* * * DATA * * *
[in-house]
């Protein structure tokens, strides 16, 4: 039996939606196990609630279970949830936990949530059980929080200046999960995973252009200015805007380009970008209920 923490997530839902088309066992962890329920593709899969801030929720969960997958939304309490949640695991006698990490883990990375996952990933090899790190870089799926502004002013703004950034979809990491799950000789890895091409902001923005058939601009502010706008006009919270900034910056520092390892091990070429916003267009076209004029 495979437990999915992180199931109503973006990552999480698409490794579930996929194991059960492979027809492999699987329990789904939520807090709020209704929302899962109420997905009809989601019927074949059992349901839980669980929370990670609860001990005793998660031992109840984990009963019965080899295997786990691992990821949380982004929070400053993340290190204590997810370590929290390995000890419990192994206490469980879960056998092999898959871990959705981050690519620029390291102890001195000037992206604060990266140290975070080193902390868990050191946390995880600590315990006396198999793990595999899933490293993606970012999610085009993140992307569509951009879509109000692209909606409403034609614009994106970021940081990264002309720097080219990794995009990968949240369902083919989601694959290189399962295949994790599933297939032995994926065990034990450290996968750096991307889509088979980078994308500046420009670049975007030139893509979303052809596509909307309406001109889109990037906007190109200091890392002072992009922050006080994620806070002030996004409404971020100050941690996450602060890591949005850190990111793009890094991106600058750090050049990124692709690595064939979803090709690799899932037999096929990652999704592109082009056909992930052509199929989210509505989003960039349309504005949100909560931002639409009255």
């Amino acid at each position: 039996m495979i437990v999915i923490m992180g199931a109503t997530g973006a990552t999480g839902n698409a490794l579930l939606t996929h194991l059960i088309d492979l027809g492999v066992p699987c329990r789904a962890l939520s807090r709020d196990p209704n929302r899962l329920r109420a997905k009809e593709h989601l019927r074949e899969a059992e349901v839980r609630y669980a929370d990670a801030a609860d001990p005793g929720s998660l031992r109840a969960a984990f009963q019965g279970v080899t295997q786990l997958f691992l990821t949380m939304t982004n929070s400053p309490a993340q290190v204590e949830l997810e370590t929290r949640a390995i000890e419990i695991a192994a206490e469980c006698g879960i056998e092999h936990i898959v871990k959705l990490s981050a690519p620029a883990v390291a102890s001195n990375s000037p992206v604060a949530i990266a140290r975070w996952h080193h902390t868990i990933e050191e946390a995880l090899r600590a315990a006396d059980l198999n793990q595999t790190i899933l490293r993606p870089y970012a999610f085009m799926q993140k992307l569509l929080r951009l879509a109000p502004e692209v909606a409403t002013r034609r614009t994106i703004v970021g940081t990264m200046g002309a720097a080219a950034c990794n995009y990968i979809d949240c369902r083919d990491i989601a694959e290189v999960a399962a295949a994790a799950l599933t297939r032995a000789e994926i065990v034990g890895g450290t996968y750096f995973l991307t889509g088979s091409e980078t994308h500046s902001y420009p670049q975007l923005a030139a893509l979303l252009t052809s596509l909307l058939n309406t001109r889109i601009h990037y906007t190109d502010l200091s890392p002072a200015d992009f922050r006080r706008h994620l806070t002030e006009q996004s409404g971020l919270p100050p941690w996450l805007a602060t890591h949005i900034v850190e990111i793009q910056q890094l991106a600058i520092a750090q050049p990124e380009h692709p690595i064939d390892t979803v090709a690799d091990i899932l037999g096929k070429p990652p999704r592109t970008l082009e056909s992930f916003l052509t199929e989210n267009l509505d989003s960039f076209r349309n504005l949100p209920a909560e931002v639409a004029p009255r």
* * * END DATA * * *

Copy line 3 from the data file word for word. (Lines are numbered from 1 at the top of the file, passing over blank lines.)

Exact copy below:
């Amino acid at each position: 039996m495979i437990v999915i923490m992180g199931a109503t997530g973006a990552t999480g839902n698409a490794l579930l939606t996929h194991l059960i088309d492979l027809g492999v066992p699987c329990r789904a962890l939520s807090r709020d196990p209704n929302r899962l329920r109420a997905k009809e593709h989601l019927r074949e899969a059992e349901v839980r609630y669980a929370d990670a801030a609860d001990p005793g929720s998660l031992r109840a969960a984990f009963q019965g279970v080899t295997q786990l997958f691992l990821t949380m939304t982004n929070s400053p309490a993340q290190v204590e949830l997810e370590t929290r949640a390995i000890e419990i695991a192994a206490e469980c006698g879960i056998e092999h936990i898959v871990k959705l990490s981050a690519p620029a883990v390291a102890s001195n990375s000037p992206v604060a949530i990266a140290r975070w996952h080193h902390t868990i990933e050191e946390a995880l090899r600590a315990a006396d059980l198999n793990q595999t790190i899933l490293r993606p870089y970012a999610f085009m799926q993140k992307l569509l929080r951009l879509a109000p502004e692209v909606a409403t002013r034609r614009t994106i703004v970021g940081t990264m200046g002309a720097a080219a950034c990794n995009y990968i979809d949240c369902r083919d990491i989601a694959e290189v999960a399962a295949a994790a799950l599933t297939r032995a000789e994926i065990v034990g890895g450290t996968y750096f995973l991307t889509g088979s091409e980078t994308h500046s902001y420009p670049q975007l923005a030139a893509l979303l252009t052809s596509l909307l058939n309406t001109r889109i601009h990037y906007t190109d502010l200091s890392p002072a200015d992009f922050r006080r706008h994620l806070t002030e006009q996004s409404g971020l919270p100050p941690w996450l805007a602060t890591h949005i900034v850190e990111i793009q910056q890094l991106a600058i520092a750090q050049p990124e380009h692709p690595i064939d390892t979803v090709a690799d091990i899932l037999g096929k070429p990652p999704r592109t970008l082009e056909s992930f916003l052509t199929e989210n267009l509505d989003s960039f076209r349309n504005l949100p209920a909560e931002v639409a004029p009255r």